Want to make planning for a team member’s leave more manageable? Think of it in three phases—pre-leave, leave and post-leave, then roll out resources and communications accordingly.
PHASE 1:PRE-LEAVE—Gather & Share Information
Use the pre-leave phase to make sure questions are asked and answered. Sit down with your team and—together—get familiar with federal, state and local leave laws and your company’s leave and short-term disability policies. Start and encourage open dialog around how family leave differs from a sabbatical or vacation in terms of process and purpose. Talk through projects on the table and who might step in to lead and why. Be prepared to talk through what leave means for performance-reviews and promotions.
In the weeks before your employee goes out, finalize a leave plan with them. A good one includes timing, resource-gap coverage such as The Mom Project’s Maternityship program, which connects talent and companies specifically for maternity-leave coverage, and a communications plan outlining how often and how you’ll stay in touch. Keep in mind that life events like births and adoptions and family caregiving don’t always go as intended. Prepare your team to make and communicate adjustments on the fly as needed.
TIP: Transfer direct reports to their interim managers one to two weeks out to help ease transition whenever possible.
PHASE 2: LEAVE—Cover & Communicate
Communicate. Communicate. Communicate. That is key to navigating a successful leave with an employee. Let them set a cadence comfortable for them. And, know that might shift over the leave. First-time parents, in particular, can underestimate the amount of time it takes to recover and find footing after the arrival of a child. Constant communication with the office might be overwhelming in those first weeks. There’s a balance to be struck, between keeping employees connected and giving them the space to disconnect if needed.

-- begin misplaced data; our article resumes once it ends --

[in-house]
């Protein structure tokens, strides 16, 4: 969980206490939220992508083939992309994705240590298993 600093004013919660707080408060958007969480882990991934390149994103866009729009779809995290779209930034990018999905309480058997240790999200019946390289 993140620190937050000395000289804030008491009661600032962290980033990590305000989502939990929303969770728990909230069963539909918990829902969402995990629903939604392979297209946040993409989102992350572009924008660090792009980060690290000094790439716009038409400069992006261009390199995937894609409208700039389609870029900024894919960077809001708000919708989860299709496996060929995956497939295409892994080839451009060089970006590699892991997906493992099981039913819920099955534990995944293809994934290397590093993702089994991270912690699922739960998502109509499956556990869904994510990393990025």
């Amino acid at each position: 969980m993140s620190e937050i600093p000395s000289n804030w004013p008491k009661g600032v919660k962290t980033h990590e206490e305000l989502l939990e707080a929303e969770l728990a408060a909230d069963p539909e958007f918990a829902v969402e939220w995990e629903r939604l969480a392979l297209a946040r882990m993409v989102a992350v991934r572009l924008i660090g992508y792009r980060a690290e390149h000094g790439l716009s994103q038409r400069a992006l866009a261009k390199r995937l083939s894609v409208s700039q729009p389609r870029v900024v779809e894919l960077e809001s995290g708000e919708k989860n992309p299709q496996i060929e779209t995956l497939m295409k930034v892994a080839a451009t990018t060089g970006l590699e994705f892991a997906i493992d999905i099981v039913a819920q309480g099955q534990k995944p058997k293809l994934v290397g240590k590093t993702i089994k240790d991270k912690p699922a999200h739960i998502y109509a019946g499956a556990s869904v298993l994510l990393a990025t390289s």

Use regular check-ins to touch base and reassure parents there’s no need to rush back. You and the team got them covered! But, also, make sure they know if they want to come back early, they’re welcomed and wanted.
Be sure, during this time, to also be scheduling regular check-ins with the coverage team to make sure tasks and timelines outlined in the leave plan are being met. No one wants to come back from leave to find a pile of undone work to tackle.
TIP: Many returning employees say the third week back is hardest as expectations to ramp up become more real and juggling home and family life is still a mystery. Keep that in mind when planning and scheduling.
Phase 3: Post-Leave—Welcome & Support
Returning to work can be lonely and isolating for new parent, they tell us. Both women and men coming back often feel as if co-workers without kids don’t understand the impact a child has on work/life balance. And, returning employees admit, it’s hard to explain. Women, in particular, report feeling worried they’re perceived as inadequate by their peers when they return.
With that in mind, allow for ample time and space for reintegration, while, at the same time, clearly communicating priorities and expectations and any options like part-time and flex work. If you can, find returning employees a “buddy” to debrief them on what’s been going on since they left and answer any questions.
Something as simple as a welcome-back gathering can go a long way toward reassuring and relaxing an employee anxious about returning to work .
No doubt, there’s a lot to consider and cover when an employee takes a leave of absence. But with smart planning, a phased approach and clear communication, you can make the experience as positive as possible for the entire team.
Want to learn more? Visit our friends at WerkLabs, the employee experience experts, for data, research and tips on optimizing employee leave.